Everyone has their addictions. I’m addicted to books.
Audiobooks, library checkouts, taking books from those little library boxes in front of people’s houses–I want ’em all!
My idea of a great evening consists of large quantities of coffee and a healthy dose of inspirational reading. Yes, I’m introverted.
My reading habits go like this:
- Find a kickass book
- Highlight important concepts
- Write about those concepts to clarify my thinking
- Apply ideas from kickass book to kickass in real life
Reading is like alcohol for the soul. It’s intoxicating. My hangover cure is writing. I like to throw up my thoughts all over the page.
Here are my hangover thoughts from the last couple of weeks…
I’m really into mental models. Mental models are those things that people hold inside their heads to help them navigate the world.
I like to think of them as frameworks for solving problems.
The more I read about copywriting, the more mental models I’ve picked up along the way.
Here are the mental models that help me write better copy. I know they will help you, too.
7 Mental Models That Help Me Write Better Copy
1) Features vs. Benefits
Whenever writing copy for a product or service, start by writing out all the features of the product. Then, draw a large line in the middle. On the other side of the line, write out the benefits of the feature.
This helps clarify the main idea behind your offering.
Can’t figure out what the benefits are? Ask yourself, “WHY is this feature important?” When you get your first answer, ask yourself the same question again. Do this three times. You’ll come up with something.
2) Slippery Slide
What good is it to write if no one reads it? Write as though you were creating a slippery slide. The purpose of each sentence is to get people to read the next sentence. You want to enthrall them so much that, hopefully, they read the whole thing and go down the slide of your copy–all the way to the end.
3) Utility X Empathy X Inspiration
I got this from the book Everybody Writes by Ann Handley. It’s a great way to think about writing. Provide value, empathize with your reader and inspire them.
4) Elephant and The Rider
People make decisions for emotional reasons and rationalize them later. This is something I learned from reading Dr. Jonathan Haidt’s book, The Righteous Mind.
In the book, Haidt makes this analogous to the elephant and the rider.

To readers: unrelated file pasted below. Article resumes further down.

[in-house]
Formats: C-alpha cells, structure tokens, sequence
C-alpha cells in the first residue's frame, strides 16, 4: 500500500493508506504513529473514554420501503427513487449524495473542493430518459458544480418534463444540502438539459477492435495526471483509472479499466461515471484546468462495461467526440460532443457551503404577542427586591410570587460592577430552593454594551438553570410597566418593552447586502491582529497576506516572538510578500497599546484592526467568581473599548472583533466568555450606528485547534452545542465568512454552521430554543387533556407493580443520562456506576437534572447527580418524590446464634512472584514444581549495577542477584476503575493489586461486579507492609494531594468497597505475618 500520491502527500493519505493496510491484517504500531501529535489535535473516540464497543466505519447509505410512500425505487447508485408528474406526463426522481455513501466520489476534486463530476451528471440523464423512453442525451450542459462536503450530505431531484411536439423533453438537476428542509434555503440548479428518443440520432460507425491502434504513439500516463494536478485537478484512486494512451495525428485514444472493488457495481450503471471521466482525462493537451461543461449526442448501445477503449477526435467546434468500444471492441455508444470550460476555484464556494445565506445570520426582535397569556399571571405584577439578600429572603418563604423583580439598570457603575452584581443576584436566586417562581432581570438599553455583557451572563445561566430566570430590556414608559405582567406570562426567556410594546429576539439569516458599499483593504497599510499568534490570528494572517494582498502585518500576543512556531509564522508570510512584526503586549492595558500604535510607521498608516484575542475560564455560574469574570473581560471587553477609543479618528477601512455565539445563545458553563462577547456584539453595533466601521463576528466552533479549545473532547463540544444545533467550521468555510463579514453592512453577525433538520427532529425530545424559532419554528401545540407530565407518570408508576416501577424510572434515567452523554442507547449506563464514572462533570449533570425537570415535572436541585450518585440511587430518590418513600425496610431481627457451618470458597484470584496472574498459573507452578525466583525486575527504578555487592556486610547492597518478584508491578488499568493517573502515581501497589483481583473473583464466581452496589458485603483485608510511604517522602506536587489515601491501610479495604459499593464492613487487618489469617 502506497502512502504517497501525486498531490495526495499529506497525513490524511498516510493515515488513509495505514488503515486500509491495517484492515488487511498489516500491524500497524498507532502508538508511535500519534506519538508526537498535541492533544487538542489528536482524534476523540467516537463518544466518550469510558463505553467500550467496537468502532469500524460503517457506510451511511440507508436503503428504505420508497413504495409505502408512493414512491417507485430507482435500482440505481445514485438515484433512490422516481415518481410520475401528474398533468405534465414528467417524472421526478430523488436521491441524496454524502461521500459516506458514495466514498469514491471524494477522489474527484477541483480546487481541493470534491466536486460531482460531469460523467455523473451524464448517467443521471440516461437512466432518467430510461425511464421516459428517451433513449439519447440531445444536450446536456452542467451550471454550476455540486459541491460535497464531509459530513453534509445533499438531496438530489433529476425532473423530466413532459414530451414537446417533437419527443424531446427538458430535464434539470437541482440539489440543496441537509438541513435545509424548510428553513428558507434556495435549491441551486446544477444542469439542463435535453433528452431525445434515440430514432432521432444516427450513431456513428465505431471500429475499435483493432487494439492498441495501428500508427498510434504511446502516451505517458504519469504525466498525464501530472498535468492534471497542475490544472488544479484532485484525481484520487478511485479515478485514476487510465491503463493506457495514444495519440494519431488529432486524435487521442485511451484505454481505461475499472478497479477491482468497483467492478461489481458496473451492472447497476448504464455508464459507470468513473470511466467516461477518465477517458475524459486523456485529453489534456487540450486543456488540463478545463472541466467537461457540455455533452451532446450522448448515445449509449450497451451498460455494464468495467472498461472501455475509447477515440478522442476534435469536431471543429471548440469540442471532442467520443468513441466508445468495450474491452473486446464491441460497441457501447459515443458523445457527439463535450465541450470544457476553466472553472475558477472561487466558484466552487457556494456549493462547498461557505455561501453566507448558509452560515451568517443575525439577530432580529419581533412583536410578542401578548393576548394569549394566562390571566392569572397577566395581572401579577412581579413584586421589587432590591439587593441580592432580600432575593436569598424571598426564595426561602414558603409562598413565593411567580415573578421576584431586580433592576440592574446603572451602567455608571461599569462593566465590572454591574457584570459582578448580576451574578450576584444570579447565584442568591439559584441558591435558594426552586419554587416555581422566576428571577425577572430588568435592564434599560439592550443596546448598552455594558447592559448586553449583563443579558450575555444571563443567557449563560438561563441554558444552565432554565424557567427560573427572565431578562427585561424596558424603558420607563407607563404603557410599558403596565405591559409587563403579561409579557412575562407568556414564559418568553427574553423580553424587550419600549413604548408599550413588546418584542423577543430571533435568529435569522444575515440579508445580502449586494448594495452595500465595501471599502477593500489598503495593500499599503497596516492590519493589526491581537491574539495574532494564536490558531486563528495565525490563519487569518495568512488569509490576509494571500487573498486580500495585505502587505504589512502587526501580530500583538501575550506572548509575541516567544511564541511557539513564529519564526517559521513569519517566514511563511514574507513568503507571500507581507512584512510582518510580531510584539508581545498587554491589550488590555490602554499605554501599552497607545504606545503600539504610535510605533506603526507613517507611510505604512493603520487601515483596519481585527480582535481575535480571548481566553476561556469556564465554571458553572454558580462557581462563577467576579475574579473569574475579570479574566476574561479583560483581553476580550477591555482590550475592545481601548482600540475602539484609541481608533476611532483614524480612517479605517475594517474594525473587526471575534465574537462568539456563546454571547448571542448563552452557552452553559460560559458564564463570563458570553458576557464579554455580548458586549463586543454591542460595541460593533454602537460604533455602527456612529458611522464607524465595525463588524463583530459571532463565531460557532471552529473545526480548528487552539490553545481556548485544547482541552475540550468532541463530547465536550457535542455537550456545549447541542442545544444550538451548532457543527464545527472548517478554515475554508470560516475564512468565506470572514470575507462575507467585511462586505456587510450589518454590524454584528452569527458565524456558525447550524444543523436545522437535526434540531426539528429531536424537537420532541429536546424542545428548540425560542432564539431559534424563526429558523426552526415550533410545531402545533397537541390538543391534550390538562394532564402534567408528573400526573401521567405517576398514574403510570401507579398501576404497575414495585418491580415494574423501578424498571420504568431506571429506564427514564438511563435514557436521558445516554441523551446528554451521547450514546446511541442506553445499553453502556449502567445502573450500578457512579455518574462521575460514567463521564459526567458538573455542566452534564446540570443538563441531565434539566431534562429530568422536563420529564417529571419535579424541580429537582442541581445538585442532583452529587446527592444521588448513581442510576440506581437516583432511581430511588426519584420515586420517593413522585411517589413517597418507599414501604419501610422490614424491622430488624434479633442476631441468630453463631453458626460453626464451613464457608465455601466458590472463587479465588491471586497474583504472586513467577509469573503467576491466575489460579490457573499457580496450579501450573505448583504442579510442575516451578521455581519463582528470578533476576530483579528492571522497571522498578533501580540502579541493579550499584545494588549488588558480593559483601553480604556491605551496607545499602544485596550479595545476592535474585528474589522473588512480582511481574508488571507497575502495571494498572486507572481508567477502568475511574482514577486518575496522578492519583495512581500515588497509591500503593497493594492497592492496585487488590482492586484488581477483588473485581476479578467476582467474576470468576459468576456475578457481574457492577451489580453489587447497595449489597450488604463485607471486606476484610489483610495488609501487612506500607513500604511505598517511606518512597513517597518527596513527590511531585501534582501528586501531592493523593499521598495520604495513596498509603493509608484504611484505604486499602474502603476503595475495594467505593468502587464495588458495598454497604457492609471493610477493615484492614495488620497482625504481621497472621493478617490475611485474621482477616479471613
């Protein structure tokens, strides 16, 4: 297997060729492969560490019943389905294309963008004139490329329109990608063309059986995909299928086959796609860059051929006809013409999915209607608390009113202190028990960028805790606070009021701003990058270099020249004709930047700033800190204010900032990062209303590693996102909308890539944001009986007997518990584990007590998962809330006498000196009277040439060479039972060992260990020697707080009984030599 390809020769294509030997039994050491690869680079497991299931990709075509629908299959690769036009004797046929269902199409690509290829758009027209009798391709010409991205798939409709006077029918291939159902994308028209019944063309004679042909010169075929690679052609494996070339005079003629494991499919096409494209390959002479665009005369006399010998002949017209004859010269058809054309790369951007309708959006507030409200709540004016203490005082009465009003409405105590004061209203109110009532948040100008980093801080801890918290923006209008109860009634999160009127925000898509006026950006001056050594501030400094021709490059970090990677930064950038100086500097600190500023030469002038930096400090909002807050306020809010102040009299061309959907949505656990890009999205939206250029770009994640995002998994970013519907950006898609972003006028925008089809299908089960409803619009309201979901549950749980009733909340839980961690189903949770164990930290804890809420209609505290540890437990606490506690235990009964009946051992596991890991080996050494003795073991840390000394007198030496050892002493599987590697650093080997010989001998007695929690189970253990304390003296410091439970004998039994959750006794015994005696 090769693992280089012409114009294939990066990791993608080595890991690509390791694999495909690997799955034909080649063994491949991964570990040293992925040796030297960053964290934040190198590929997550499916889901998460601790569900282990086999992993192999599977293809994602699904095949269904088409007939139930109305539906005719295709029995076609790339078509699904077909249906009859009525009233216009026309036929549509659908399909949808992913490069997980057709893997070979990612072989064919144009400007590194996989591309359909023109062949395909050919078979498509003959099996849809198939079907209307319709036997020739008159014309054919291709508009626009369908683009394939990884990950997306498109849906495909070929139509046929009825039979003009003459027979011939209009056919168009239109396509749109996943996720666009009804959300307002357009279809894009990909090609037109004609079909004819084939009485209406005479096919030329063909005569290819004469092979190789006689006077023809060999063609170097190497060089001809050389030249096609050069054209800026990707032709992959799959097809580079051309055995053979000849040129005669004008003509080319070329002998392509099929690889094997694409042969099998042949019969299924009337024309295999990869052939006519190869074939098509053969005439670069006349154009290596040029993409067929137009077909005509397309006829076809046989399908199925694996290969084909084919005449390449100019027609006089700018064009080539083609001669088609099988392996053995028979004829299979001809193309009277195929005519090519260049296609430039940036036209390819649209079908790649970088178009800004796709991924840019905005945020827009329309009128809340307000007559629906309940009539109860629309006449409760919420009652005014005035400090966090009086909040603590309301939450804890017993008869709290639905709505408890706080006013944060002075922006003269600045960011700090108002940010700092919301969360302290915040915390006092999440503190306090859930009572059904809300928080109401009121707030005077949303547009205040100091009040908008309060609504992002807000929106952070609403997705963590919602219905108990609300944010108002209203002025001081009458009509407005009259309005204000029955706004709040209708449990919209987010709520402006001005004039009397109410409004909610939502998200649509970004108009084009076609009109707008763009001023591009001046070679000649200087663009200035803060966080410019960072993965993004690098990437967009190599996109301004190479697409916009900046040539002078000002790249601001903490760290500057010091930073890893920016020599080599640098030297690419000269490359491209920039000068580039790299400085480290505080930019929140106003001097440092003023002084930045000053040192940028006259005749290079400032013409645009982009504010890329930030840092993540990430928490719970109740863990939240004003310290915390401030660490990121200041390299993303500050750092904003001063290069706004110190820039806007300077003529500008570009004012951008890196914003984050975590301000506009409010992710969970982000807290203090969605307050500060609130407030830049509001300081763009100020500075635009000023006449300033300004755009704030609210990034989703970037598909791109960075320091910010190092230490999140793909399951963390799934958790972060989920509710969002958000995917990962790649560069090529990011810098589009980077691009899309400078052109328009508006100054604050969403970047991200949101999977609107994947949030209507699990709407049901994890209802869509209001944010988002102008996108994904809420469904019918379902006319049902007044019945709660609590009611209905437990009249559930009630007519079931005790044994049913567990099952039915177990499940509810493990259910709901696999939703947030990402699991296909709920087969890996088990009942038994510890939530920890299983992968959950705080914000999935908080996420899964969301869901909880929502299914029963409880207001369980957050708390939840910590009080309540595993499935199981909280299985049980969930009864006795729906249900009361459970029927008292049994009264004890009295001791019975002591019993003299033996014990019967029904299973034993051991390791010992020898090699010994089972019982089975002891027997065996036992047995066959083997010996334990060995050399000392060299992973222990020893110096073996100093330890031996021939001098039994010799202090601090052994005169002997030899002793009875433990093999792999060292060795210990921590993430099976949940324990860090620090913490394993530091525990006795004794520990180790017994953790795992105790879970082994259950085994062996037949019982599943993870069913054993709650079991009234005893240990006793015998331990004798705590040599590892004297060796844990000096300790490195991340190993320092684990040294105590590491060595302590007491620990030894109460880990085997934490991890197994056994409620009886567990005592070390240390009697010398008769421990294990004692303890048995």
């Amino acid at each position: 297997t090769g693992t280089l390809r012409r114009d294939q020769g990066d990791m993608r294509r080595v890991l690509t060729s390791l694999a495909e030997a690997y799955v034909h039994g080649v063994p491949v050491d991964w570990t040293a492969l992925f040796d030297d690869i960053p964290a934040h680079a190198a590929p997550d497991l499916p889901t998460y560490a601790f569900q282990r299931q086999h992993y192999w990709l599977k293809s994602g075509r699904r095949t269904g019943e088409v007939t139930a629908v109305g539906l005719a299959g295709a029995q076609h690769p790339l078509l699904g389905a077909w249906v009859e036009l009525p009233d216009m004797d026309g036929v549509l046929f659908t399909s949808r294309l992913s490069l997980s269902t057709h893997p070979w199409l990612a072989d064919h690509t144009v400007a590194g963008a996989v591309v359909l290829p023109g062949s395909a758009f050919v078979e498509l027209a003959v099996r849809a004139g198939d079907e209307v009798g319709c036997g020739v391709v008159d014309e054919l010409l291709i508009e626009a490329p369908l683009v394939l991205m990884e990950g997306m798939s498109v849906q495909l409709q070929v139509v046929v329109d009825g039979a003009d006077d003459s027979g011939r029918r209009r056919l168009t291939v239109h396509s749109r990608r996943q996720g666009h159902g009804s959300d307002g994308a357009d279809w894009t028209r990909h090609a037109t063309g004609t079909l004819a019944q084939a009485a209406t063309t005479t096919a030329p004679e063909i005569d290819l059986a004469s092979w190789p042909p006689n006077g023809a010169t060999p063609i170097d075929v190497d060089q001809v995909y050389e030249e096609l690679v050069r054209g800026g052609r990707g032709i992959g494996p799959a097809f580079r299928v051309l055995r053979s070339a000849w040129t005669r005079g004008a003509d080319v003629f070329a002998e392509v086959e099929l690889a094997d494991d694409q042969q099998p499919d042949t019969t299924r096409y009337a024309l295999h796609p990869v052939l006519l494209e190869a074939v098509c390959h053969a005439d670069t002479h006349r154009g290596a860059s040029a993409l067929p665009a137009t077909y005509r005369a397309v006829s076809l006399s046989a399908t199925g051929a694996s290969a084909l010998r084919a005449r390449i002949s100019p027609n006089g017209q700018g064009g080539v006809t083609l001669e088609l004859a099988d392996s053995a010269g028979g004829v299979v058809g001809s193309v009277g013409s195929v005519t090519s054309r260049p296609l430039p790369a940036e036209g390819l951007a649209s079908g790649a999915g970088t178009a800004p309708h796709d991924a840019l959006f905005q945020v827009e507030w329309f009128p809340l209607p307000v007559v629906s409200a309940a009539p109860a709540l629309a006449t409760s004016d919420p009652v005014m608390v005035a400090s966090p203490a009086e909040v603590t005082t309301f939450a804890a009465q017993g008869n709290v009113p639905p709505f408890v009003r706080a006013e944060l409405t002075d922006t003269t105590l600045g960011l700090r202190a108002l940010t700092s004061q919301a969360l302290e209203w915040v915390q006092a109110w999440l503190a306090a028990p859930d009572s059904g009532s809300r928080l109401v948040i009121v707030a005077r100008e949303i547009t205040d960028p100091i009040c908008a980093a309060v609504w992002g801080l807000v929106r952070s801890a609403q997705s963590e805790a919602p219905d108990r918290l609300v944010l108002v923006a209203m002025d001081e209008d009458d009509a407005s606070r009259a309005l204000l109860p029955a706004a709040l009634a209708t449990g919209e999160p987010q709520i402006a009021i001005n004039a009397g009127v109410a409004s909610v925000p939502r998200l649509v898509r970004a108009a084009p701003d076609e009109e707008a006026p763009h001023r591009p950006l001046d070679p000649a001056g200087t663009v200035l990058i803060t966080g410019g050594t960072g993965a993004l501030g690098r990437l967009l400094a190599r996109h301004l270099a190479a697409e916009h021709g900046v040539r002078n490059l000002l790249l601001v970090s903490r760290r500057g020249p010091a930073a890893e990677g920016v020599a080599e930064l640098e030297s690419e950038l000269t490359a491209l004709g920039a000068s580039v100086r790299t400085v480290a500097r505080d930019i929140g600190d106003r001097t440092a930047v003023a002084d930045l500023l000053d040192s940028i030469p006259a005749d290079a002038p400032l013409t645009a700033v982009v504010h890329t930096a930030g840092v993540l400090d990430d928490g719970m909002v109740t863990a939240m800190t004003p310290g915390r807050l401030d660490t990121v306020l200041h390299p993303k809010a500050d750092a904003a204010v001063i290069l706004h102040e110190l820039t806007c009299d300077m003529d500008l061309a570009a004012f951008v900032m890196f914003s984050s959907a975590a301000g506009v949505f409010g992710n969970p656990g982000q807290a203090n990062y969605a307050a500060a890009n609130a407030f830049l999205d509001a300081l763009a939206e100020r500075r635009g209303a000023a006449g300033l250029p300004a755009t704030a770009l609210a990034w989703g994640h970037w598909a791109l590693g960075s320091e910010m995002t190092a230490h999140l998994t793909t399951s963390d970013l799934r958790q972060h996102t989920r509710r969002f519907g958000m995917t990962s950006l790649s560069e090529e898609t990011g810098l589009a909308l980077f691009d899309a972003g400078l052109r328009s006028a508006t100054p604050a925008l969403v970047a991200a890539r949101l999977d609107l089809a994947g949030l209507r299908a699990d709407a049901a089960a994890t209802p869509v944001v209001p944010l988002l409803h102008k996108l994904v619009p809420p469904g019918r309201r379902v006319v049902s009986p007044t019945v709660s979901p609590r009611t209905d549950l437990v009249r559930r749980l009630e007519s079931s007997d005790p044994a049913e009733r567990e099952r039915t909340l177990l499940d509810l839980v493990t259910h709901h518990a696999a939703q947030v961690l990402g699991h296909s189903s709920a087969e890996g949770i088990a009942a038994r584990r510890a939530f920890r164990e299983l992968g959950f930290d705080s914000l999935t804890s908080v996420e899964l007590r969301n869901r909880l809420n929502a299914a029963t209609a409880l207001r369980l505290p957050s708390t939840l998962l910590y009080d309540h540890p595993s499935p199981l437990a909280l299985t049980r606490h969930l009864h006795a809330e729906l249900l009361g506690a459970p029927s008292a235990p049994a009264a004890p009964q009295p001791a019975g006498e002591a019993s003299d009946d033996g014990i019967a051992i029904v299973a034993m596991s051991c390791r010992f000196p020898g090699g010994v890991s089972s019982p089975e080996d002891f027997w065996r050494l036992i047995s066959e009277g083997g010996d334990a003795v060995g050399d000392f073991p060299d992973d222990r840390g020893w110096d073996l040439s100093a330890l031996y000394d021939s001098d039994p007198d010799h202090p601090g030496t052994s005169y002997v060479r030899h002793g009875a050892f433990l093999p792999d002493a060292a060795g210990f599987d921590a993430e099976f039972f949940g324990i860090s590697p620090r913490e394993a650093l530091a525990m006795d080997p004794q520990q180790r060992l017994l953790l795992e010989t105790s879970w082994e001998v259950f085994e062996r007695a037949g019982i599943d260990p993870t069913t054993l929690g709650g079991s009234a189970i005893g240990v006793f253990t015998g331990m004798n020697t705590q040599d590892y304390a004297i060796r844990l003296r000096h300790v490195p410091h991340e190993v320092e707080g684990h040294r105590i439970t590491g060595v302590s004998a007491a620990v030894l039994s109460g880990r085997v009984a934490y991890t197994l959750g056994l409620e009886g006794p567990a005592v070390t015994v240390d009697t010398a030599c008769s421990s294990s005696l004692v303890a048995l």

The main idea is that the elephant represents our emotional brain. The elephant moves first. The rider sways as a result. The rider is the logical brain. Emotions first, then reason.
What this means for you, the writer/copywriter: Appeal to people’s emotion, then provide the logical justification for it later in your copy (i.e. money back guarantees, customer testimonials etc…). Move the elephant first.
5) Set The Buying Environment
When you sell to people, you want to “set the environment.” If you’ve ever been in sales, you know the importance of getting a “yes.” Each small yes you get, the more likely you’ll get a big yes at the end.
Accomplish this by getting people to nod their head yes when reading the beginning parts of your copy. You want them to say, “yea, that’s right!” Empathize with your customer. Acknowledge their pain points and identify with them.
Nothing revolutionary here, but helpful nonetheless.
A- Attention- Get attention with your headline. Or, to paraphrase Ogilvy, “Get that eighty cents on your dollar.”
I- Information- Pull people into your copy. Get them down the slippery slide. Inform, entertain and educate. Stories work well here, too.
D– Desire- Lay on the benefits. Create a burning desire for your offering.
A– Action- This is the call to action. Ask people to buy and make it easy to do so.
This is a great way to think about copy and sales.
7) Social, Emotional and Self-Expressive Benefits
I got this from the book Aaker On Branding. When thinking of the benefits your offering provides, think about them in these ways:
Emotional benefits relate the ability of the brand to make the buyer feel something as part of the experience or purchase process.
Question to ask: “When I buy or use this brand I feel _____.”
Examples: “Driving a Porsche makes me feel powerful.” “I feel in control when I use TurboTax.”
People express their idealized self through things such as activities, job choice, and lifestyles. This is “self-concept.” Self-expressive benefits provide a vehicle for expressing either an actual or ideal self-image.
Question to ask: “When I buy or use this brand I am _____.”
Examples: “When I smoke Benson and Hedges, I’m a smooth and sophisticated gentleman.” “Driving a Mercedes makes me successful.”
3) Social Benefits
A brand can help people to be part of a social group and thereby convey social benefits.
Think of this as social proof. “A social benefit is powerful because it provides a sense of identity and belonging–very basic human drives.”
Question to ask: “When I buy or use this brand, the type of people I relate to are ____.”
Examples: “When I go to Starbucks I am part of a closed club of coffee and coffeehouse aficionados, even if I don’t interact with any.” “When playing with a Titleist Prov V1 golf ball, I am among a group of really good golfers.”
Continous And Non-Stop Learning
People say “leaders are readers.” I agree. The best people in their fields are continuously learning, experimenting, and failing–over and over again.
I’ll never stop reading. I love the process of learning and synthesizing new information.
These seven mental models have been percolating in my brain for some time. I’m confident they’ll help you as they’ve helped me.
What mental models help you write better? I’d love to hear about them in the comments below.
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